Onegin: To every thing there is a season
The double asterisks on the nightly cast lists say it all.
The symbol following a dancerâ€™s name means â€śdebut in roleâ€ť and for the dancers now in the Australian Ballet, every role they play in Onegin is their debut.
After an absence of 16 years, John Crankoâ€™s masterpiece has returned to the company following some adroit footwork by Valerie Wilder, the Australian Balletâ€™s executive director.
She visited Stuttgart herself to reclaim the rights to Onegin for the Australian Ballet from the two men who oversee those rights – Dieter Graefe, and Stuttgart Balletâ€™s artistic director, Reid Anderson.
Wilder has known Anderson since their days of working together at the National Ballet of Canada.
Thanks to her persuasive powers, a new generation of Australian Ballet dancers is able to make the precious roles of Tatiana, Eugene Onegin, Lensky, Olga and Prince Gremin their own, with guidance from a previous generation of Australian Ballet dancers, among them Fiona Tonkin and Steven Heathcote.
Created in 1965 by John Cranko in Stuttgart, Onegin has lodged itself in the classical ballet repertoire of at least 15 companies, among them the Royal Ballet, Paris Opera Ballet, La Scala, the Tokyo Ballet, the Australian Ballet, Houston Ballet, American Ballet Theatre, Boston Ballet, Hamburg Ballet, Royal Swedish Ballet, the Dutch National Ballet, Royal Danish Ballet and the National Ballet of Canada.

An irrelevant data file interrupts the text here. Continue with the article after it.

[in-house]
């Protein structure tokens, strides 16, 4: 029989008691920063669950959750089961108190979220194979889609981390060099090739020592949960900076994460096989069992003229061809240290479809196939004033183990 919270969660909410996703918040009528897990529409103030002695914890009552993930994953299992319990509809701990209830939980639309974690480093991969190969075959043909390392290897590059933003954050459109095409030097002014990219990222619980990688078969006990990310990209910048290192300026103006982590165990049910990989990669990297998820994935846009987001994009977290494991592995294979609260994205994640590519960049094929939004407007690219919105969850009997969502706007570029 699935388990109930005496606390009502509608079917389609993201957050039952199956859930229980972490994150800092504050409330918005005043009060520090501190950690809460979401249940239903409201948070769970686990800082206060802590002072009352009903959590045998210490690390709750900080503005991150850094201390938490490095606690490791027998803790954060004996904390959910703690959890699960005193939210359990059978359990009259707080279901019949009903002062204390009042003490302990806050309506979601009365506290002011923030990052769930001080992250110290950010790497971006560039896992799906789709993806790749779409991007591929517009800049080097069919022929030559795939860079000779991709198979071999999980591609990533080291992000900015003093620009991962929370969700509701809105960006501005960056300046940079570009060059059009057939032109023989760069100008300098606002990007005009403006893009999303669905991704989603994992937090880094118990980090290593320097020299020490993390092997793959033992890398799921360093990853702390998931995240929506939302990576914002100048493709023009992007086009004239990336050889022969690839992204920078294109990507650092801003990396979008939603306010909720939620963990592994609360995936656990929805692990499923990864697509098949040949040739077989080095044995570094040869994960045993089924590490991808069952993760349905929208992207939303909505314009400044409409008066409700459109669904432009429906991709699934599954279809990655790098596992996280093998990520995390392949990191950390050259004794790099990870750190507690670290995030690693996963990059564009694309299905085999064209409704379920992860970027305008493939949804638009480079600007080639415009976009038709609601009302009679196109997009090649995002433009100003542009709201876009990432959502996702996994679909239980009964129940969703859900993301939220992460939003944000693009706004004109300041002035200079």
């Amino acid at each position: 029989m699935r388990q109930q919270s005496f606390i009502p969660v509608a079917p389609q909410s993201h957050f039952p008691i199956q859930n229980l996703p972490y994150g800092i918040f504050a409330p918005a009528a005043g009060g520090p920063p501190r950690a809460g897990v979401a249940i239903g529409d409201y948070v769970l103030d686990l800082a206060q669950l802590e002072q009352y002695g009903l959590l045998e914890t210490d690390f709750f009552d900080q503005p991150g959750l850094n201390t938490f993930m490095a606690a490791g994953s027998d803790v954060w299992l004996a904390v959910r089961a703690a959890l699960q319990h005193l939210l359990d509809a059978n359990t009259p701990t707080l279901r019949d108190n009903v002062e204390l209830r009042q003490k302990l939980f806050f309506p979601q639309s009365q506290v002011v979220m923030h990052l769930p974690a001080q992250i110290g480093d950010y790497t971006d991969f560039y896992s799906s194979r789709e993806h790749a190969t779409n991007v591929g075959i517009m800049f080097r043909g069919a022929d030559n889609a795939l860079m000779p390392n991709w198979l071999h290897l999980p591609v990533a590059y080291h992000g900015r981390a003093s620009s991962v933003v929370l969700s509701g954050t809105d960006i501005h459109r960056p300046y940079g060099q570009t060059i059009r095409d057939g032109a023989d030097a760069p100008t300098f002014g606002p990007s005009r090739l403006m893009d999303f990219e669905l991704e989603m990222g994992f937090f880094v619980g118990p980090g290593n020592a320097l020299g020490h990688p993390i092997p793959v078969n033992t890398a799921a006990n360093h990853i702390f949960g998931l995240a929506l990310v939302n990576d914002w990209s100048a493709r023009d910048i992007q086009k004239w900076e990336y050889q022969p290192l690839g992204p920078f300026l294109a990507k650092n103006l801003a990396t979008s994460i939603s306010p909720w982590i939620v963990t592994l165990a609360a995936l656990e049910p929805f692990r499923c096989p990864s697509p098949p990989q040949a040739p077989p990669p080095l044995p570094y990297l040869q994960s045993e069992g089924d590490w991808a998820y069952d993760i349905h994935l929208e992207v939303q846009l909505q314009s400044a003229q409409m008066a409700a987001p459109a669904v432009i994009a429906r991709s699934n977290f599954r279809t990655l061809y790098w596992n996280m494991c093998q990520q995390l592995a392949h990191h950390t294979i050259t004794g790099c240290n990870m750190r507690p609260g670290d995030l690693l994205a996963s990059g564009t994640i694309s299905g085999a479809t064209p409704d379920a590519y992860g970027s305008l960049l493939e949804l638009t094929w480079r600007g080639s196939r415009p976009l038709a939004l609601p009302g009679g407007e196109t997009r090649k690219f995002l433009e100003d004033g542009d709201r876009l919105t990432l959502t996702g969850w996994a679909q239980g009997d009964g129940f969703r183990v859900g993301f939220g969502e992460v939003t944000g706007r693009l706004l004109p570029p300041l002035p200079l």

Oneginâ€™s longevity and popularity is the result of four factors: its inventive dramatic structure, its score – a collation of Tchaikovskyâ€™s music, including his The Seasons – the complex characterisation of the principals whose encounters are told in the foreground against the background of the ensemble, and finally its use of leitmotif.
Oneginâ€™s first act, representing innocence, dissolves subtly into the second act ending with disillusion, followed by the final act depicting sophisticated and, at last, resolution.